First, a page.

She realised early on that there was a problem with finding properties for sale or rent.
Frustrated by the sluggish pace of house-hunting due to an overwhelming number of ambiguous property listings online and questionable agent practices, Claire and real estate negotiator, Gadiy Lim, co-founded Bumbung (meaning ‘roof’ in Malay), an online property platform matching home seekers with the five most relevant real estate agents or property listings within 24 hours.
“Bumbung has provided around 5,000 leads to agents in over a year, and we have a lot more to give”, Claire says, explaining that real estate agents can list different properties by paying various nominal subscription fees.
“We initially targeted only agents, but we’ve recently opened the platform to homeowners too, the market is definitely going towards more customer-to-customer (C2C) transactions.”
Claire has worked with large corporations in France and Romania for several years. While she’s not about to sugar-coat the challenges of running a startup in Malaysia, she lists a number of reasons which have kept her going, and she recognises the country’s growing appeal as a workplace hub for businesses around the region.
“Malaysia has historically suffered from a lack of ‘coolness’ compared to Singapore and Hong Kong, but it has improved in the last few years.” she says.
She’s noticed that many startups struggle to attract world-class talents, simultaneously dealing with the ‘brain drain’ in the Malaysian workforce and a lack of private capital. Even so, Claire’s penchant for diffusing tough situations with a touch of creativity and razor-sharp financial prowess has worked exceptionally well for her over the past year, when she and Gadiy raised seed funding for Bumbung and saw it through the initial stages with a ten-member team.
“When you accumulate two rare attributes (being a female and an expat) in the startup scene, it’s up to you to turn it to your advantage. I’ve found it useful; as my own brand ambassador, people remember me easily,” Claire says.
Her personal growth as an entrepreneur has been due to keeping in constant connection with more experienced mentors, being in tune to the local business scene, and understanding what works best with managing a team.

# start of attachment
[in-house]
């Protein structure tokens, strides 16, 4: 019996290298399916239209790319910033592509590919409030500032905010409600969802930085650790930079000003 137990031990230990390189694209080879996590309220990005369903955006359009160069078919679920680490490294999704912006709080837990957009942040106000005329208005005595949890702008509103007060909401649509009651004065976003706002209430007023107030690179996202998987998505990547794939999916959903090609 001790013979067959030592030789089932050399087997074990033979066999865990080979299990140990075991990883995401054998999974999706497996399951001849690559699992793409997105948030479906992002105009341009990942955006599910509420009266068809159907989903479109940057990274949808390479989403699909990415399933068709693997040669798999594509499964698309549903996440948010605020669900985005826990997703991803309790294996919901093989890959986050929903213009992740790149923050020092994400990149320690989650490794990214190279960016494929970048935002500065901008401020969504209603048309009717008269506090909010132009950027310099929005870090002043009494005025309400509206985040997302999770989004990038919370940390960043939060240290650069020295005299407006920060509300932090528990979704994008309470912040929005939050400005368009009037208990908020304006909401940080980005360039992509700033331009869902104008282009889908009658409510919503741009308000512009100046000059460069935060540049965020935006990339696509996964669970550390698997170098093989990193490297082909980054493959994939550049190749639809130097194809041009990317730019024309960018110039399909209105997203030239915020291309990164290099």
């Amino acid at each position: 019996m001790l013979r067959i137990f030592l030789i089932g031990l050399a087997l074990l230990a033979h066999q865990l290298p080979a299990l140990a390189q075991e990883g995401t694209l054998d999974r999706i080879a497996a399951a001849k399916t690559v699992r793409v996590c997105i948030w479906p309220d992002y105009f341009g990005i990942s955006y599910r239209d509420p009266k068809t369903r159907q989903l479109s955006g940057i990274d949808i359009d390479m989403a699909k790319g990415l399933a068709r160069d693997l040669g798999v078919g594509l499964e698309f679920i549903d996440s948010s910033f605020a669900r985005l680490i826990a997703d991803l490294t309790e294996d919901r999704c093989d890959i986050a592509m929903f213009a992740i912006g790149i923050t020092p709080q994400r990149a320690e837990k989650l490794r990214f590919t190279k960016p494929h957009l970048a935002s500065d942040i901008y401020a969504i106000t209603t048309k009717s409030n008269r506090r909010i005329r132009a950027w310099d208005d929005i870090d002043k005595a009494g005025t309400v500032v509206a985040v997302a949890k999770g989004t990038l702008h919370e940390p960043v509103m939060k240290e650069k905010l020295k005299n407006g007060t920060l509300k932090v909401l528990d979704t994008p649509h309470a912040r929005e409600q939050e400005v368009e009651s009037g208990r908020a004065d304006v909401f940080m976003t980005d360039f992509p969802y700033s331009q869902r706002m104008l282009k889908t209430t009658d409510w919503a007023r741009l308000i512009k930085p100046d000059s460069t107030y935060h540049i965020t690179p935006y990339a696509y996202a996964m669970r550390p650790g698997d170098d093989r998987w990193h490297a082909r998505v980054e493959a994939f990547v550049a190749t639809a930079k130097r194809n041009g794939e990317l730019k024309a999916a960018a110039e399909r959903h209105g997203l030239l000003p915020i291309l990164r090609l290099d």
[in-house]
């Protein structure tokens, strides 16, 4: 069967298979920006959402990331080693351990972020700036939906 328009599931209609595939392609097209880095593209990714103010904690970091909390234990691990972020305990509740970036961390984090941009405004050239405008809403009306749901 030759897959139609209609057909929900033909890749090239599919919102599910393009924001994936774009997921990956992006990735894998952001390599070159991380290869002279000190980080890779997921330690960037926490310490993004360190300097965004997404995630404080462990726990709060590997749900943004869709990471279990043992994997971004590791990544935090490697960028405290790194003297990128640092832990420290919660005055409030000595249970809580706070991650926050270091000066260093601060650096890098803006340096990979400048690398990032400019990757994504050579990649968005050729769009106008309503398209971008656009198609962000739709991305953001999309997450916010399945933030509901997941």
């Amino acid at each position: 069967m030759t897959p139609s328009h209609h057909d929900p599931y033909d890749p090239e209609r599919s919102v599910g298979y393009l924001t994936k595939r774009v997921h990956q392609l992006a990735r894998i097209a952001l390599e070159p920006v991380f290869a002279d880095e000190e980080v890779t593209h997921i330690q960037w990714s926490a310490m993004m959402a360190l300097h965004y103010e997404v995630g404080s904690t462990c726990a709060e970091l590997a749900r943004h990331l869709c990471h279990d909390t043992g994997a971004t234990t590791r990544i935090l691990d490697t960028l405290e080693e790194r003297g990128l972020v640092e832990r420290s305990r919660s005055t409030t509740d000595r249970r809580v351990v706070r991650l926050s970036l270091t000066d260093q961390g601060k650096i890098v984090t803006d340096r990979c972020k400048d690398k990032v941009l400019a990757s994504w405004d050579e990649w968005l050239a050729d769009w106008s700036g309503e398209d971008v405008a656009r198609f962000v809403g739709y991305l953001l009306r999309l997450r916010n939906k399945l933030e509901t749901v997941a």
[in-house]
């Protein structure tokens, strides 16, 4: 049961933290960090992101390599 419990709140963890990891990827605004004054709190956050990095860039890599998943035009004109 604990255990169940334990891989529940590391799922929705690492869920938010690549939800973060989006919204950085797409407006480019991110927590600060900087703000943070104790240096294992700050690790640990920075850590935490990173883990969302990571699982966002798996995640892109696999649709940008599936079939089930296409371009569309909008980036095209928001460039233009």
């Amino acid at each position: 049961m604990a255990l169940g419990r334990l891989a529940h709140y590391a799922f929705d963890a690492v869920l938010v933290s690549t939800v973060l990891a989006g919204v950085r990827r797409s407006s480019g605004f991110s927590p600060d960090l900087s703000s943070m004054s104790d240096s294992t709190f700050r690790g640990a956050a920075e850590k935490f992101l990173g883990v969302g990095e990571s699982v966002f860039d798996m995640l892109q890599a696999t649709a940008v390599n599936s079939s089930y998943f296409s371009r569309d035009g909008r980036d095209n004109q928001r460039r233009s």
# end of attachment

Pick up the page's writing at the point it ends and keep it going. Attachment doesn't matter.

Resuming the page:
Things can go wrong at any moment, and Claire recounts one instance when a product demonstration went awry. Every crisis that’s thrown her way evolves into a useful adage for the future. As she puts it: “Running a startup is navigating in the dark and being able to find a way out every single day.”
Pawel Netreba, Founder and CEO of Bfab
If you had to identify the figure behind a startup related to the beauty services industry here, Pawel Netreba may not fit the bill at first. The former co-founder of online food delivery service Foodpanda began his career in management consulting back home in Russia and Europe, before joining forces with Sergey Gaydar and Raeesa Sya to launch the online beauty services booking platform, Bfab in Malaysia.
Why the jump from online food delivery services to a beauty and wellness e-marketplace? Like most entrepreneurial ventures, it was a matter of good timing and opportunity.
“I was sent to Malaysia to oversee Foodpanda’s acquisition of Room Service (another food delivery platform by the Food Runner brand). I didn’t want to travel around and just fix things within Foodpanda, so this was the right time to jump off and start my own business,” says Pawel.
Noticing the lack of beauty appointment booking platforms here compared to Europe or the US, Pawel turned his sights to filling the market gap between consumers and beauty salons via a platform that let users instantly book appointments with a variety of curated beauty and wellness services.
Today, Bfab gives customers an all-in-one view of prices, services, locations and available appointment time slots of 650 salons in KL.
The challenge, Pawel says, is that many people still prefer the ‘offline’ method of personally reaching out to their favourite stylists or salons. Fortunately, the market segment to which Bfab appeals are busy working professionals who want the convenience of booking appointments as quickly as possible. Much to Pawel’s advantage, it was a segment of the market that wasn’t yet dominated by big players.